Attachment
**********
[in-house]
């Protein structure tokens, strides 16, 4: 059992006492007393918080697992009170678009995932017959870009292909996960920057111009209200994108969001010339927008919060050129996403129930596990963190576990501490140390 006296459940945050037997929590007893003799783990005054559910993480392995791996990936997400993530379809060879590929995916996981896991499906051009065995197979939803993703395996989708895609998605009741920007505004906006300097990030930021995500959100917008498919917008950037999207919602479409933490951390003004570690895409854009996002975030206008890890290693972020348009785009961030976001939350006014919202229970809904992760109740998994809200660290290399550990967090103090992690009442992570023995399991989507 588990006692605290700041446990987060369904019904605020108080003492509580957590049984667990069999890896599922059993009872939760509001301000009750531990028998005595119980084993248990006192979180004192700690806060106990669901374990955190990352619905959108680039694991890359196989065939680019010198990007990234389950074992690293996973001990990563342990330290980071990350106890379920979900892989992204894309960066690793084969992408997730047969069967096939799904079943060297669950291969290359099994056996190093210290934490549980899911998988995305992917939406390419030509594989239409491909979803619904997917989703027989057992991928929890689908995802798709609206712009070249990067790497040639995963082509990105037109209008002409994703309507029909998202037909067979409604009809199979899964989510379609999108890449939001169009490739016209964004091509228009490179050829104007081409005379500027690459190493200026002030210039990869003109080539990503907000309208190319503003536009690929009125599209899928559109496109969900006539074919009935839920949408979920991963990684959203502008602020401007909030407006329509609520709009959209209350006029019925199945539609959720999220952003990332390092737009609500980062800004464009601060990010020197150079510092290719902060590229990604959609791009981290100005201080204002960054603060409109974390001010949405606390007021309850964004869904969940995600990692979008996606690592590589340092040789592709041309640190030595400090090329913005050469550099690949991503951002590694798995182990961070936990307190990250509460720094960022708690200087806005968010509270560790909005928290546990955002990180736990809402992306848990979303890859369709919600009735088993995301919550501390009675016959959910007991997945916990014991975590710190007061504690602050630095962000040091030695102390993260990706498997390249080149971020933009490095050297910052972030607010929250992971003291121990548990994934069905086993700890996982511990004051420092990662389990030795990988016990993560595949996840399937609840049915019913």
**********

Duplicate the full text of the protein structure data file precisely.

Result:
[in-house]
């Protein structure tokens, strides 16, 4: 059992006492007393918080697992009170678009995932017959870009292909996960920057111009209200994108969001010339927008919060050129996403129930596990963190576990501490140390 006296459940945050037997929590007893003799783990005054559910993480392995791996990936997400993530379809060879590929995916996981896991499906051009065995197979939803993703395996989708895609998605009741920007505004906006300097990030930021995500959100917008498919917008950037999207919602479409933490951390003004570690895409854009996002975030206008890890290693972020348009785009961030976001939350006014919202229970809904992760109740998994809200660290290399550990967090103090992690009442992570023995399991989507 588990006692605290700041446990987060369904019904605020108080003492509580957590049984667990069999890896599922059993009872939760509001301000009750531990028998005595119980084993248990006192979180004192700690806060106990669901374990955190990352619905959108680039694991890359196989065939680019010198990007990234389950074992690293996973001990990563342990330290980071990350106890379920979900892989992204894309960066690793084969992408997730047969069967096939799904079943060297669950291969290359099994056996190093210290934490549980899911998988995305992917939406390419030509594989239409491909979803619904997917989703027989057992991928929890689908995802798709609206712009070249990067790497040639995963082509990105037109209008002409994703309507029909998202037909067979409604009809199979899964989510379609999108890449939001169009490739016209964004091509228009490179050829104007081409005379500027690459190493200026002030210039990869003109080539990503907000309208190319503003536009690929009125599209899928559109496109969900006539074919009935839920949408979920991963990684959203502008602020401007909030407006329509609520709009959209209350006029019925199945539609959720999220952003990332390092737009609500980062800004464009601060990010020197150079510092290719902060590229990604959609791009981290100005201080204002960054603060409109974390001010949405606390007021309850964004869904969940995600990692979008996606690592590589340092040789592709041309640190030595400090090329913005050469550099690949991503951002590694798995182990961070936990307190990250509460720094960022708690200087806005968010509270560790909005928290546990955002990180736990809402992306848990979303890859369709919600009735088993995301919550501390009675016959959910007991997945916990014991975590710190007061504690602050630095962000040091030695102390993260990706498997390249080149971020933009490095050297910052972030607010929250992971003291121990548990994934069905086993700890996982511990004051420092990662389990030795990988016990993560595949996840399937609840049915019913």